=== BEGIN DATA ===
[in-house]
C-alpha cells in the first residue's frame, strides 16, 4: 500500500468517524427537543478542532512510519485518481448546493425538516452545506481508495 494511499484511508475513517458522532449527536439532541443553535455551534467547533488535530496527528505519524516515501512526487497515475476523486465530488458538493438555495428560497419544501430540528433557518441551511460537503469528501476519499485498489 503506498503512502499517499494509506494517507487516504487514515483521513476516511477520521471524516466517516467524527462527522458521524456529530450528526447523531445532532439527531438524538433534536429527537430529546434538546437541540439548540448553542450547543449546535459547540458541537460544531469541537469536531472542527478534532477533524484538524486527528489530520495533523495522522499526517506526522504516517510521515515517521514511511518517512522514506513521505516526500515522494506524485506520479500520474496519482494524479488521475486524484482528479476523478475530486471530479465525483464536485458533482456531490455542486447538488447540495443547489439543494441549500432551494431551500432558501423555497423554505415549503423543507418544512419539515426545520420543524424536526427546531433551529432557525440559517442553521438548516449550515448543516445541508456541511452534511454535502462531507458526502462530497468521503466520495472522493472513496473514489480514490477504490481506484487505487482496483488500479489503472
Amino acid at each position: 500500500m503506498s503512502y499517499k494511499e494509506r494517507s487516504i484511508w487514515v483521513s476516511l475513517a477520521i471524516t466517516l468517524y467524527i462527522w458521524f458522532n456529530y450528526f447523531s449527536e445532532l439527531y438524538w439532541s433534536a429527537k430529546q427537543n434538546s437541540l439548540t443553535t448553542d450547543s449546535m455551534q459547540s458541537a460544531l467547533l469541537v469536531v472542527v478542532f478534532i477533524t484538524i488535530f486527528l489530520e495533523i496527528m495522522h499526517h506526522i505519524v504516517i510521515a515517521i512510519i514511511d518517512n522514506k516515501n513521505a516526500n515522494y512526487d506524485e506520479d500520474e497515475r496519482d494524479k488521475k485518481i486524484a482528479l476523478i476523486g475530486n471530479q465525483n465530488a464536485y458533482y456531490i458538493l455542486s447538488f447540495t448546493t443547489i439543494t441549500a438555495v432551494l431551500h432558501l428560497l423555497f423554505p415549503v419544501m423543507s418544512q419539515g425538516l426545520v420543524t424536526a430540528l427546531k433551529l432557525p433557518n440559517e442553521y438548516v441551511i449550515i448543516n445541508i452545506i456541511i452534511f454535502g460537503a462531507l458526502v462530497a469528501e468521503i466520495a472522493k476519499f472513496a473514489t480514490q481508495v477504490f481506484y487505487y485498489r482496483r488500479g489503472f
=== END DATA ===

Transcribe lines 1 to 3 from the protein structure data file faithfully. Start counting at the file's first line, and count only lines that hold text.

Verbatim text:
[in-house]
C-alpha cells in the first residue's frame, strides 16, 4: 500500500468517524427537543478542532512510519485518481448546493425538516452545506481508495 494511499484511508475513517458522532449527536439532541443553535455551534467547533488535530496527528505519524516515501512526487497515475476523486465530488458538493438555495428560497419544501430540528433557518441551511460537503469528501476519499485498489 503506498503512502499517499494509506494517507487516504487514515483521513476516511477520521471524516466517516467524527462527522458521524456529530450528526447523531445532532439527531438524538433534536429527537430529546434538546437541540439548540448553542450547543449546535459547540458541537460544531469541537469536531472542527478534532477533524484538524486527528489530520495533523495522522499526517506526522504516517510521515515517521514511511518517512522514506513521505516526500515522494506524485506520479500520474496519482494524479488521475486524484482528479476523478475530486471530479465525483464536485458533482456531490455542486447538488447540495443547489439543494441549500432551494431551500432558501423555497423554505415549503423543507418544512419539515426545520420543524424536526427546531433551529432557525440559517442553521438548516449550515448543516445541508456541511452534511454535502462531507458526502462530497468521503466520495472522493472513496473514489480514490477504490481506484487505487482496483488500479489503472
Amino acid at each position: 500500500m503506498s503512502y499517499k494511499e494509506r494517507s487516504i484511508w487514515v483521513s476516511l475513517a477520521i471524516t466517516l468517524y467524527i462527522w458521524f458522532n456529530y450528526f447523531s449527536e445532532l439527531y438524538w439532541s433534536a429527537k430529546q427537543n434538546s437541540l439548540t443553535t448553542d450547543s449546535m455551534q459547540s458541537a460544531l467547533l469541537v469536531v472542527v478542532f478534532i477533524t484538524i488535530f486527528l489530520e495533523i496527528m495522522h499526517h506526522i505519524v504516517i510521515a515517521i512510519i514511511d518517512n522514506k516515501n513521505a516526500n515522494y512526487d506524485e506520479d500520474e497515475r496519482d494524479k488521475k485518481i486524484a482528479l476523478i476523486g475530486n471530479q465525483n465530488a464536485y458533482y456531490i458538493l455542486s447538488f447540495t448546493t443547489i439543494t441549500a438555495v432551494l431551500h432558501l428560497l423555497f423554505p415549503v419544501m423543507s418544512q419539515g425538516l426545520v420543524t424536526a430540528l427546531k433551529l432557525p433557518n440559517e442553521y438548516v441551511i449550515i448543516n445541508i452545506i456541511i452534511f454535502g460537503a462531507l458526502v462530497a469528501e468521503i466520495a472522493k476519499f472513496a473514489t480514490q481508495v477504490f481506484y487505487y485498489r482496483r488500479g489503472f